I recently attended a talk by Marion Lobstein, a charming and knowledgeable professor emeritus of botany at Northern Virginia Community College, on how to use a long-awaited guide to Virginia’s vascular plants, “Flora of Virginia.”
The guide was the culmination of the nonprofit Flora of Virginia project, started by Lobstein in 2001, guided by her and a team of botanists, and funded through several nonprofit organizations, the Virginia Department of Conservation and Recreation (DCR) and individual donors. So why do we need this guide, or “flora,” as botanists refer to it?
“Lacking a flora for their own state for decades – or centuries – Virginia botanists had to use other floras,” wrote the book’s editor, Bland Crowder, in a recent email. Previously, I used the one for West Virginia, which now resides in the Rappahannock County Public Library’s Conservation Collection alongside a newly purchased “Flora of Virginia.”
The plant cataloging alone was a monumental undertaking by a large team of mostly volunteer experts, including many from the Virginia Native Plant Society, which sponsored Lobstein’s talk. I was along on one VNPS expedition on the property of Rappahannock residents and project supporters Bruce and Susan Jones; the couple had offered to pay a “bounty” to the project for each species identified. I served more as a spotter, since my plant identification skills were even more minimal than they are now.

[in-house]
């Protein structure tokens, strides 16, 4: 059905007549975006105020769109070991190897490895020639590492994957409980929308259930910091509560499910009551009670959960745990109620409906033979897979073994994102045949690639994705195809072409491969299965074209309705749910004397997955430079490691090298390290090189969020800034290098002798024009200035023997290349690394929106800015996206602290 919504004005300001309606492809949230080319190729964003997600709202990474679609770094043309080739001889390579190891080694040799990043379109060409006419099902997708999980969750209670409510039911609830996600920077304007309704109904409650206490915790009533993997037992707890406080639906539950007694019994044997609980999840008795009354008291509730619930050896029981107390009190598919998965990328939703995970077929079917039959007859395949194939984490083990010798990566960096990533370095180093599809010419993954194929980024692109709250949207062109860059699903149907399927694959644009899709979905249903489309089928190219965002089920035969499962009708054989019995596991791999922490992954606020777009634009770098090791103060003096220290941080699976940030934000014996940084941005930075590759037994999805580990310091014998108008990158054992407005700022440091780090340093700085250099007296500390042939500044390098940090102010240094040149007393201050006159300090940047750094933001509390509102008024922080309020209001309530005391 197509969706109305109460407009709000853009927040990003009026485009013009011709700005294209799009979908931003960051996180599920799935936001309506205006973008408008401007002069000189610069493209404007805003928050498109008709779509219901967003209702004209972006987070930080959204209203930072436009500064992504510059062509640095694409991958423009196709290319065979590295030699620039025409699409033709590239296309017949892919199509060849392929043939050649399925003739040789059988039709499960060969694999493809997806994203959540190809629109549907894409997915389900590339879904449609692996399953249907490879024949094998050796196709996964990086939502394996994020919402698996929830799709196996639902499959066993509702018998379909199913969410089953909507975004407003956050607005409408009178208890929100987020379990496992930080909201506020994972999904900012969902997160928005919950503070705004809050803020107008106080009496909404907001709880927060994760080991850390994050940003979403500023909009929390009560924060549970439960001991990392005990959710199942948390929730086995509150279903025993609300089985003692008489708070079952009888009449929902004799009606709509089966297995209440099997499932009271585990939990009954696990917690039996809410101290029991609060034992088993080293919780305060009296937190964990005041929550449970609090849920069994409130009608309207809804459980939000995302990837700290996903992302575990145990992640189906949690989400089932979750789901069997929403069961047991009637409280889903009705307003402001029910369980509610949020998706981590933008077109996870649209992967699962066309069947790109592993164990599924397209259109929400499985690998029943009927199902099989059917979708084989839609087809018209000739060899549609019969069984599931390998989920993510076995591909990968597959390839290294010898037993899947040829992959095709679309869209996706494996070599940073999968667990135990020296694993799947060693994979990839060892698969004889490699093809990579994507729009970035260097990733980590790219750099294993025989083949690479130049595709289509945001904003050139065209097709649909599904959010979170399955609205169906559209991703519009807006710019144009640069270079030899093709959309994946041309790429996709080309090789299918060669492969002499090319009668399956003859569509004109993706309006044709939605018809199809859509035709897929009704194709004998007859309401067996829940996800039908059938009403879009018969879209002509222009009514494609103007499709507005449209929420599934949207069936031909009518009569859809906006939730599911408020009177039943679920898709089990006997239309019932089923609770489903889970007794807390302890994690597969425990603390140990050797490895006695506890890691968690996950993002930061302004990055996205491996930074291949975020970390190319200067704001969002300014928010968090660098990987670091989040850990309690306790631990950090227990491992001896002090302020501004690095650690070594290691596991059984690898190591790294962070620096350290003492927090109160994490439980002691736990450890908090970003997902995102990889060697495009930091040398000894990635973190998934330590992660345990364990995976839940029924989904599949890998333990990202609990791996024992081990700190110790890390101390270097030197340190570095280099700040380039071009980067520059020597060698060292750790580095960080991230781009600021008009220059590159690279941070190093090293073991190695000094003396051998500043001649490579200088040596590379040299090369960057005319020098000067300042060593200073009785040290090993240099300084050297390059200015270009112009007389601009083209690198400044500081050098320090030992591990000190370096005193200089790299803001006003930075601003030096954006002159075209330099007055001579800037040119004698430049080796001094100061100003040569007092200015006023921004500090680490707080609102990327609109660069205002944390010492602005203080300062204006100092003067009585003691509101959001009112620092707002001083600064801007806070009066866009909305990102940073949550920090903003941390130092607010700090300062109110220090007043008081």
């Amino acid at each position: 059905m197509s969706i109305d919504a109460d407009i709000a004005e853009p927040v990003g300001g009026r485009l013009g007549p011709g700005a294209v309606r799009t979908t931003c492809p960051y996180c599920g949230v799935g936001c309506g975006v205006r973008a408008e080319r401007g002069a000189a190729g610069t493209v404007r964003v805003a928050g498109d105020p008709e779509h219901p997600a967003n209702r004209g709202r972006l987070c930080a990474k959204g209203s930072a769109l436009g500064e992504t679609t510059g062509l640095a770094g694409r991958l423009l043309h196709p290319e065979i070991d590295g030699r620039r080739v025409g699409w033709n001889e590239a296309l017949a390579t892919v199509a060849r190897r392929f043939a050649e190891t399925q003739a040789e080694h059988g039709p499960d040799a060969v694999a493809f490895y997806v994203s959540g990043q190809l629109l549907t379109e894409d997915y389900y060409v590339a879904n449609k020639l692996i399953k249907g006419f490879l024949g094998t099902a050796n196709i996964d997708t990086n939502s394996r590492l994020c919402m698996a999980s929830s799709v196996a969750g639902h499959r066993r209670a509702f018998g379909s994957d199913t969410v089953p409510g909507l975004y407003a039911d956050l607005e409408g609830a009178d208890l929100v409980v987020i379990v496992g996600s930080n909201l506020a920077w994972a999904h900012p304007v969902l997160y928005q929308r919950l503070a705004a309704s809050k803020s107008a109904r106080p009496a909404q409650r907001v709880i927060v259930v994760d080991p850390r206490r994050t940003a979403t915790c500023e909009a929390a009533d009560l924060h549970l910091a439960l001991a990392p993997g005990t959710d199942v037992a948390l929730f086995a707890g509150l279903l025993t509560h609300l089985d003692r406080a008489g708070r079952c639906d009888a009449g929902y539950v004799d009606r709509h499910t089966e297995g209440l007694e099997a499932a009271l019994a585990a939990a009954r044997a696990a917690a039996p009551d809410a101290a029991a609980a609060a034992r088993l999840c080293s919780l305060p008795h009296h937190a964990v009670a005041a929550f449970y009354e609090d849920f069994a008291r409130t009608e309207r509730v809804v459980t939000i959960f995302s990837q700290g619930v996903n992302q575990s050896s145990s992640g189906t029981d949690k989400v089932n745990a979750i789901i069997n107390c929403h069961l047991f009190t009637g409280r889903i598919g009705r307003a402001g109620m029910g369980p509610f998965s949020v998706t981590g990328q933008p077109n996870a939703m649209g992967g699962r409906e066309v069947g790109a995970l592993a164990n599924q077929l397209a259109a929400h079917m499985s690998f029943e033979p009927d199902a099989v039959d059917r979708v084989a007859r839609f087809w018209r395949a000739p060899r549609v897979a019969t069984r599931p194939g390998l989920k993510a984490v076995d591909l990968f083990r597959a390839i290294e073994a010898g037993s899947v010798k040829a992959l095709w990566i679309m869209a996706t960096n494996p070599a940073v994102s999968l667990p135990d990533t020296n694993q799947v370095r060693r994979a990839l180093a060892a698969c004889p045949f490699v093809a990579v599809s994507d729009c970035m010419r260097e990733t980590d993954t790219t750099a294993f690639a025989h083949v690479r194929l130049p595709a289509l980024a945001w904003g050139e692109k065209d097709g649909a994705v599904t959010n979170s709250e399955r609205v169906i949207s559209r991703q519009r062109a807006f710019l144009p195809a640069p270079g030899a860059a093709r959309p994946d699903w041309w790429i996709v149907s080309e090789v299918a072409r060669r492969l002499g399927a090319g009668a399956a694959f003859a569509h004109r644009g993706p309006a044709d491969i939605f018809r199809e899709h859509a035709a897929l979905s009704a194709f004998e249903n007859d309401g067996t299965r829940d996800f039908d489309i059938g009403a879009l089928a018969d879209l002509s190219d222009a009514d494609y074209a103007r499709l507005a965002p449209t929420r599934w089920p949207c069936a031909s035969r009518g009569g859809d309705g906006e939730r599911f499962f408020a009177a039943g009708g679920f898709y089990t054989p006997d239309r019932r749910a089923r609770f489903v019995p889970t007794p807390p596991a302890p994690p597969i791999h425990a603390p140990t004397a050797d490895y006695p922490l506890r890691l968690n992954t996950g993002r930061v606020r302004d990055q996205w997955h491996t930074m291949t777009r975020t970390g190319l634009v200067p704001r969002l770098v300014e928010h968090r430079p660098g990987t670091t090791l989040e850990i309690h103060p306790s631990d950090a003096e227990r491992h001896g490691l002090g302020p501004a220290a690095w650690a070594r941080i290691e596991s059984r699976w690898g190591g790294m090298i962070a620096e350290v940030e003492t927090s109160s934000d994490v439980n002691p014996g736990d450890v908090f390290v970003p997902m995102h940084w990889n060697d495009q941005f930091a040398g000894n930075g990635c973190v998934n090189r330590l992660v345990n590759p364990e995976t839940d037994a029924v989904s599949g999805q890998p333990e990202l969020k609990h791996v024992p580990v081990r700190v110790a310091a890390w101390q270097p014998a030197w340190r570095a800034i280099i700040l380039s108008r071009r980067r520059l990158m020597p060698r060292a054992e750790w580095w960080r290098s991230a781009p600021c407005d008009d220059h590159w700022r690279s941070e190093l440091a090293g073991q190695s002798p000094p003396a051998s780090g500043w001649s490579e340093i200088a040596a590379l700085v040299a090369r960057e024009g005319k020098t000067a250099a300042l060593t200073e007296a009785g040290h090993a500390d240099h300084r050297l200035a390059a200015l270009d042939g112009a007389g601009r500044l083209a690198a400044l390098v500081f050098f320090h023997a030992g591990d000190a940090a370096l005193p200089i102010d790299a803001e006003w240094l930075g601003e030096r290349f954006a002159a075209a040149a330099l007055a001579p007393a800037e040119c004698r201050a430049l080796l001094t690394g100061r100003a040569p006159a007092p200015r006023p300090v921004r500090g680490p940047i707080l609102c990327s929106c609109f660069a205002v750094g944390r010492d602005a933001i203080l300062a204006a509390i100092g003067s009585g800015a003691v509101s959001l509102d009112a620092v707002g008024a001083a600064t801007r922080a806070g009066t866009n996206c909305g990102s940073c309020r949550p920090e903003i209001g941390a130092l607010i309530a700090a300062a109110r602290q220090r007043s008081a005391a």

Under the editorship of Browder, the job of writing the book was undertaken by three botanists: Alan S. Weakley, University of North Carolina’s Herbarium curator, and J. Christopher Ludwig and John F. Townsend from the DCR’s Natural Heritage Program.
Most of the 1,500 pages are devoted to descriptions of Virginia’s almost 3,200 native and nonnative species in 200 families of wild vascular plants, the more highly evolved plants that make up about 93 percent of plant species. Each species is described in fine detail, 1,400 species are accompanied by line drawings and other information – such as flowering and fruiting times, the plant’s status in the state and the characteristics of its habitat – are included.
Identifying plants is a challenge even for experienced botanists, as Lobstein acknowledges, so the Flora also has an extensive key that moves users through a stepped identification process. A good portion of her talk was devoted to guiding the audience through the key to identify a single plant. I got lost in the terminology early on.
Although the book has an extensive glossary, I longed for the little definition bubbles that pop up on my Kindle when I select a word I don’t know, but was encouraged by Lobstein’s admittance that even she couldn’t remember the definitions of all the terms. Instead, she said, she’s relied for years on a much smaller paperback – “Plant Identification Terminology: An Illustrated Glossary,” by James G. Harris and Melinda Woolf Harris – for that.
Readers of the guide can ramp up by starting with the guide’s chapters on the history of botanical exploration in Virginia, the processes by which the state’s plant communities have developed over geological time, 50 of the best sites at which to learn about Virginia’s plant life and the history of the Flora of Virginia project.